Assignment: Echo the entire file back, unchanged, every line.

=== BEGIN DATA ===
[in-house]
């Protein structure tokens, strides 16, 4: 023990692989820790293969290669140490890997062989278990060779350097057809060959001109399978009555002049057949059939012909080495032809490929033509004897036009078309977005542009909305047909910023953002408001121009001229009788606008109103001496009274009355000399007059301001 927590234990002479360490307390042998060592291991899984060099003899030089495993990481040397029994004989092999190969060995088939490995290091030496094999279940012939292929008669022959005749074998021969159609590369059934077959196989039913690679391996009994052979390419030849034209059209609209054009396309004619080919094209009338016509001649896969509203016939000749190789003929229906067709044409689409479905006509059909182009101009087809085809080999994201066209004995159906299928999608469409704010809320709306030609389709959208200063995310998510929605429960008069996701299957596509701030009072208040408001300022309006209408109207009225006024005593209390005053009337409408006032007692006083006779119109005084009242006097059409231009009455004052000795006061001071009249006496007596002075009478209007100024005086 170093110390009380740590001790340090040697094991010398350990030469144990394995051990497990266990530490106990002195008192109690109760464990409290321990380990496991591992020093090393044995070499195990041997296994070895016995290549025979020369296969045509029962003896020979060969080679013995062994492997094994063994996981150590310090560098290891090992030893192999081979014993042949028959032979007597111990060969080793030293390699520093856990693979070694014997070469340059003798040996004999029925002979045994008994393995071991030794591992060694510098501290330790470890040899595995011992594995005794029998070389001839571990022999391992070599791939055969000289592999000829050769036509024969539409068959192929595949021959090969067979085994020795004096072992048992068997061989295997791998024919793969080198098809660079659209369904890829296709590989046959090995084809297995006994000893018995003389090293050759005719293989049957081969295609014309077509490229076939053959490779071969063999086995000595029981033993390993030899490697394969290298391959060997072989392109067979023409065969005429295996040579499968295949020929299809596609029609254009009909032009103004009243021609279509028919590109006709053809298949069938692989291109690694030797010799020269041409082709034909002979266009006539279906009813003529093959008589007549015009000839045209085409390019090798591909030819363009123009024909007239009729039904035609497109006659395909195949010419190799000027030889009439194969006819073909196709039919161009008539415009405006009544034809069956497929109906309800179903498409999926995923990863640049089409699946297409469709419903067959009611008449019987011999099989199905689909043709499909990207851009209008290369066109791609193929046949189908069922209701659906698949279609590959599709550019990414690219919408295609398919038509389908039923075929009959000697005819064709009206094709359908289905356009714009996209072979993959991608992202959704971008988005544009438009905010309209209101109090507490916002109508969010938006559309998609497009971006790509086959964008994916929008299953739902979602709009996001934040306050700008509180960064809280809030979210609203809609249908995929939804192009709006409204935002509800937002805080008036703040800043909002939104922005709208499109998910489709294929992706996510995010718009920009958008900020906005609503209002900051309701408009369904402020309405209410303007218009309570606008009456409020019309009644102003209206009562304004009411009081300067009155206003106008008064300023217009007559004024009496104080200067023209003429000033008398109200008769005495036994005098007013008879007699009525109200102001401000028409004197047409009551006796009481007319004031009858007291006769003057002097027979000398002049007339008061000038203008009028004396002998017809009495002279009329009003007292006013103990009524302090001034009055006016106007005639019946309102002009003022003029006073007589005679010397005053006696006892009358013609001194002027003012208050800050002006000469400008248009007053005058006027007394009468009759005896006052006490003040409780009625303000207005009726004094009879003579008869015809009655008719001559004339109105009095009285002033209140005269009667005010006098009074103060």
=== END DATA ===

[in-house]
């Protein structure tokens, strides 16, 4: 023990692989820790293969290669140490890997062989278990060779350097057809060959001109399978009555002049057949059939012909080495032809490929033509004897036009078309977005542009909305047909910023953002408001121009001229009788606008109103001496009274009355000399007059301001 927590234990002479360490307390042998060592291991899984060099003899030089495993990481040397029994004989092999190969060995088939490995290091030496094999279940012939292929008669022959005749074998021969159609590369059934077959196989039913690679391996009994052979390419030849034209059209609209054009396309004619080919094209009338016509001649896969509203016939000749190789003929229906067709044409689409479905006509059909182009101009087809085809080999994201066209004995159906299928999608469409704010809320709306030609389709959208200063995310998510929605429960008069996701299957596509701030009072208040408001300022309006209408109207009225006024005593209390005053009337409408006032007692006083006779119109005084009242006097059409231009009455004052000795006061001071009249006496007596002075009478209007100024005086 170093110390009380740590001790340090040697094991010398350990030469144990394995051990497990266990530490106990002195008192109690109760464990409290321990380990496991591992020093090393044995070499195990041997296994070895016995290549025979020369296969045509029962003896020979060969080679013995062994492997094994063994996981150590310090560098290891090992030893192999081979014993042949028959032979007597111990060969080793030293390699520093856990693979070694014997070469340059003798040996004999029925002979045994008994393995071991030794591992060694510098501290330790470890040899595995011992594995005794029998070389001839571990022999391992070599791939055969000289592999000829050769036509024969539409068959192929595949021959090969067979085994020795004096072992048992068997061989295997791998024919793969080198098809660079659209369904890829296709590989046959090995084809297995006994000893018995003389090293050759005719293989049957081969295609014309077509490229076939053959490779071969063999086995000595029981033993390993030899490697394969290298391959060997072989392109067979023409065969005429295996040579499968295949020929299809596609029609254009009909032009103004009243021609279509028919590109006709053809298949069938692989291109690694030797010799020269041409082709034909002979266009006539279906009813003529093959008589007549015009000839045209085409390019090798591909030819363009123009024909007239009729039904035609497109006659395909195949010419190799000027030889009439194969006819073909196709039919161009008539415009405006009544034809069956497929109906309800179903498409999926995923990863640049089409699946297409469709419903067959009611008449019987011999099989199905689909043709499909990207851009209008290369066109791609193929046949189908069922209701659906698949279609590959599709550019990414690219919408295609398919038509389908039923075929009959000697005819064709009206094709359908289905356009714009996209072979993959991608992202959704971008988005544009438009905010309209209101109090507490916002109508969010938006559309998609497009971006790509086959964008994916929008299953739902979602709009996001934040306050700008509180960064809280809030979210609203809609249908995929939804192009709006409204935002509800937002805080008036703040800043909002939104922005709208499109998910489709294929992706996510995010718009920009958008900020906005609503209002900051309701408009369904402020309405209410303007218009309570606008009456409020019309009644102003209206009562304004009411009081300067009155206003106008008064300023217009007559004024009496104080200067023209003429000033008398109200008769005495036994005098007013008879007699009525109200102001401000028409004197047409009551006796009481007319004031009858007291006769003057002097027979000398002049007339008061000038203008009028004396002998017809009495002279009329009003007292006013103990009524302090001034009055006016106007005639019946309102002009003022003029006073007589005679010397005053006696006892009358013609001194002027003012208050800050002006000469400008248009007053005058006027007394009468009759005896006052006490003040409780009625303000207005009726004094009879003579008869015809009655008719001559004339109105009095009285002033209140005269009667005010006098009074103060």